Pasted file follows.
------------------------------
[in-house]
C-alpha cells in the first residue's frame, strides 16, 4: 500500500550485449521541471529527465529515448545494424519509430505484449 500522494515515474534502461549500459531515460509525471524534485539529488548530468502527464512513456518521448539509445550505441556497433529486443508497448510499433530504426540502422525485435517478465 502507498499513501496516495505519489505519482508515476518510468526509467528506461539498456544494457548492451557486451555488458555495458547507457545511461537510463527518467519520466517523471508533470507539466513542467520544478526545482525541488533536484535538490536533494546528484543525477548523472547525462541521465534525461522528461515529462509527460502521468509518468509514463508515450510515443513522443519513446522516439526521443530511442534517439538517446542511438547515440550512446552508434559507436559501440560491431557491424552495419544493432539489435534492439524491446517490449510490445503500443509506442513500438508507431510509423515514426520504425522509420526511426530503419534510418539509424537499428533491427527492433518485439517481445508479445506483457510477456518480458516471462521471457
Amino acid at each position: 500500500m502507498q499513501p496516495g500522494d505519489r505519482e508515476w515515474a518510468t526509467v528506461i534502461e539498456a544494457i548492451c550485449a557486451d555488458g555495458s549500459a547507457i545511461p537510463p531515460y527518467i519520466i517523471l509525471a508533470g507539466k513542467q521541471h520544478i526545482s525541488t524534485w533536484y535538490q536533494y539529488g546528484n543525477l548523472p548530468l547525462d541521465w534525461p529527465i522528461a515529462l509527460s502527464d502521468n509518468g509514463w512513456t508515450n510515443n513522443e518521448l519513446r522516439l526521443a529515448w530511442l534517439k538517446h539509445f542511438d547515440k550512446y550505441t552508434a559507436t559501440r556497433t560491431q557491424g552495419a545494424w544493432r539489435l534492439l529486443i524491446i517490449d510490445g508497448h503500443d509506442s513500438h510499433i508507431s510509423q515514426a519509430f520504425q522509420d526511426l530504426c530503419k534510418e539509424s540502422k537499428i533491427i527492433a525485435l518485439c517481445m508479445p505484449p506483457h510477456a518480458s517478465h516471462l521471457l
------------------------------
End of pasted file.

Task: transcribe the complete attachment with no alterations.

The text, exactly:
[in-house]
C-alpha cells in the first residue's frame, strides 16, 4: 500500500550485449521541471529527465529515448545494424519509430505484449 500522494515515474534502461549500459531515460509525471524534485539529488548530468502527464512513456518521448539509445550505441556497433529486443508497448510499433530504426540502422525485435517478465 502507498499513501496516495505519489505519482508515476518510468526509467528506461539498456544494457548492451557486451555488458555495458547507457545511461537510463527518467519520466517523471508533470507539466513542467520544478526545482525541488533536484535538490536533494546528484543525477548523472547525462541521465534525461522528461515529462509527460502521468509518468509514463508515450510515443513522443519513446522516439526521443530511442534517439538517446542511438547515440550512446552508434559507436559501440560491431557491424552495419544493432539489435534492439524491446517490449510490445503500443509506442513500438508507431510509423515514426520504425522509420526511426530503419534510418539509424537499428533491427527492433518485439517481445508479445506483457510477456518480458516471462521471457
Amino acid at each position: 500500500m502507498q499513501p496516495g500522494d505519489r505519482e508515476w515515474a518510468t526509467v528506461i534502461e539498456a544494457i548492451c550485449a557486451d555488458g555495458s549500459a547507457i545511461p537510463p531515460y527518467i519520466i517523471l509525471a508533470g507539466k513542467q521541471h520544478i526545482s525541488t524534485w533536484y535538490q536533494y539529488g546528484n543525477l548523472p548530468l547525462d541521465w534525461p529527465i522528461a515529462l509527460s502527464d502521468n509518468g509514463w512513456t508515450n510515443n513522443e518521448l519513446r522516439l526521443a529515448w530511442l534517439k538517446h539509445f542511438d547515440k550512446y550505441t552508434a559507436t559501440r556497433t560491431q557491424g552495419a545494424w544493432r539489435l534492439l529486443i524491446i517490449d510490445g508497448h503500443d509506442s513500438h510499433i508507431s510509423q515514426a519509430f520504425q522509420d526511426l530504426c530503419k534510418e539509424s540502422k537499428i533491427i527492433a525485435l518485439c517481445m508479445p505484449p506483457h510477456a518480458s517478465h516471462l521471457l